'What was it for?' Fico Dougan's family speak of anguish as killer convicted of murder
5:00pm Tuesday 20th May 2014
By Chris Baynes
5:00pm Tuesday 20th May 2014
By Chris Baynes
Fico Dougan's family have spoken of their struggle to comprehend his murder after the teenager who stabbed him to death was found guilty this afternoon.
Sandra Opoku, Fico's mother, said she had been "living with numbed emotions" since the popular student died on September 25 last year after being knifed in the heart by 16-year-old Uriah Gardner, of Church Path, Mitcham.
Gardner stabbed 17-year-old Fico, who he barely knew, in an unprovoked attack in his half-sister's living room.
He was convicted of murder today after a jury rejected his defence lawyer's argument for a lesser conviction of manslaughter on the grounds post-traumatic stress disorder, following the death of Gardner's brother, had diminished his responsibility.
Speaking after the verdict his afternoon, Mrs Opoku said: "Trying to deal with the shock of losing our wonderful, beautiful son has been heartbreaking and very, very distressful for all of us. We struggled to find the words to express the pain and sorrow.
"We prayed for a new day to dawn on us and to take away the sheer misery we have been made to go through. We struggled to find the meaning for the senseless manner for which our Fico was taken away from us.
"The initial shock of it all has now given way to the reality that Fico has been killed by someone he did not offend and had no chance to defend himself.
"We are living with numbed emotions because we are struggling to be strong for each other and suppress the pain and sense of injustice.
"How can we ever forget what happened when we are surrounded by memories of Fico day in and day out?
She added: "Fico was very unique in his own way. He was very kind hearted, helpful and always wanted to out a smile on everyone’s face.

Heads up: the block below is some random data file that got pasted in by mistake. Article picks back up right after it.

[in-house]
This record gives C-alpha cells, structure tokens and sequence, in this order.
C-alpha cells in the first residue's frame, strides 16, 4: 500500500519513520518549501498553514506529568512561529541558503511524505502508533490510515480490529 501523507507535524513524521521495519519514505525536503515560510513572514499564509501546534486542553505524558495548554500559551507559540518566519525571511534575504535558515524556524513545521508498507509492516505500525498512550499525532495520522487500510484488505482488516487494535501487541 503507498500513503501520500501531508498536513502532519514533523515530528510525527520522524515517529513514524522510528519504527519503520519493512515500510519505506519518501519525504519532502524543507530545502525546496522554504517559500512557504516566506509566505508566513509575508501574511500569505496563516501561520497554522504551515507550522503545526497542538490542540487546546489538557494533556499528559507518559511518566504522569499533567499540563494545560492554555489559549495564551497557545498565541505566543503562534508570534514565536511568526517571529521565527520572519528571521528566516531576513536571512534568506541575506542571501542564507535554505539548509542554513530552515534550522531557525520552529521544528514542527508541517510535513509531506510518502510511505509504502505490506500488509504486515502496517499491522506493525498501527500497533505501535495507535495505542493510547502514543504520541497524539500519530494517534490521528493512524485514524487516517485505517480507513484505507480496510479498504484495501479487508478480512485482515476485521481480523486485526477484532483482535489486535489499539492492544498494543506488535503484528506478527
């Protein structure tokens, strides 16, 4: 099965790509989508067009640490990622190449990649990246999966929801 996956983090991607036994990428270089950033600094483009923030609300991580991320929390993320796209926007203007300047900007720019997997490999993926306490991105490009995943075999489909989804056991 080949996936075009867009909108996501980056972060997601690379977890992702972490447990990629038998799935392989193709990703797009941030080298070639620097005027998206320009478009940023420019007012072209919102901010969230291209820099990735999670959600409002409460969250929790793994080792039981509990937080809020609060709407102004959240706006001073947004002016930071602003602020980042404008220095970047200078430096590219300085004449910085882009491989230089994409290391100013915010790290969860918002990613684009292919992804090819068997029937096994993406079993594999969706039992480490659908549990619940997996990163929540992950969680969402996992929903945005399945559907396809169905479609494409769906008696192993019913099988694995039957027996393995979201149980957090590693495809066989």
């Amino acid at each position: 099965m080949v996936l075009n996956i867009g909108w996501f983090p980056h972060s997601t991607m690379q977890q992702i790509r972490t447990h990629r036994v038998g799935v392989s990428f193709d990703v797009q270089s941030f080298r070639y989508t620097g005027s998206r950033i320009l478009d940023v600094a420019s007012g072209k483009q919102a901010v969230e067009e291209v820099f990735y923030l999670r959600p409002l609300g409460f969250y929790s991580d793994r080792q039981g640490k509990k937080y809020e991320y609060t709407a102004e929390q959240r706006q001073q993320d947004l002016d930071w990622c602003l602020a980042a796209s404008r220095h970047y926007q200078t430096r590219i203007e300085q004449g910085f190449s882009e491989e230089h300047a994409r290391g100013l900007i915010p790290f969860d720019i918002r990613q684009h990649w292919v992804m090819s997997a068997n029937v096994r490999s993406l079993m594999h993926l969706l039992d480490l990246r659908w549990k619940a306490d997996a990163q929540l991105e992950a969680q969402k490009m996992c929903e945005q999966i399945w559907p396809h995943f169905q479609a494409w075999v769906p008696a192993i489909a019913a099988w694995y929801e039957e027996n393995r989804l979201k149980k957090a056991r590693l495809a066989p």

"He was at ease constantly expressing his love to me and never wanting to make me unhappy. He the man of our household and we could always relay on him to fix anything around the house.
"We now wake up each day wondering what he would have been like now and we ask what was it for? Was there a need for it? Will someone learn from the heartache and distress we are enduring?
"We cannot find consolation anywhere because the dust barely settles before you hear of another family being made to endure the same heartache and it brings back memories of our pain. We will want to forgive but how can we ever forget?
"It is far from easy and we will never be able to find adequate words to describe the impact of losing our darling son, grandson, brother and uncle but we will continue to take solace from our Christian beliefs."
During a week-long trial at the Old Bailey, Gardner's half-sister Tellis Miller, 18, and her friend Montana Riley, now 19, told the court he said rap music made him "want to stab somebody" as he listened to music through headphones on the afternoon of the killing
Uriah Gardner was found guilty of murder today
Fico arrived soon after to see his girlfriend Miss Riley. Within minutes, Gardner rose from his seat "with a vague stare" and walked to the kitchen, where he picked up the blade he used to stab Fico at least six times in front of Miss Miller's two-year-old sister.
Gardner's defence barrister David Nathan argued for a lesser conviction of manslaughter on the grounds of diminished responsibility, suggesting the killing had been triggered by post-traumatic stress disorder following the sudden death of his "father figure" brother Leon.
The court heard Gardner, who turns 17 tomorrow, saw flies swarming at the window of Leon's house as he discovered the 28-year-old lying dead after an epileptic seizure two weeks before Fico's stabbing.
Dr Tim Rogers, an expert in adolescent forensic psychiatry called as a witness for the defence, told the court the teenager's flashbacks to the gruesome discovery were one of several signs of post-traumatic stress significant enough to impair his self-control.
But a second psychiatrist, Dr Phillip Joseph, called by prosecutor Martin Hicks, said he did not believe Gardner's brother's death was "sufficiently catastrophic" to trigger the disorder.
The jury retired to consider its verdict this morning and found Gardner guilty of murder after four hours of deliberation.
He will be sentenced on June 24.
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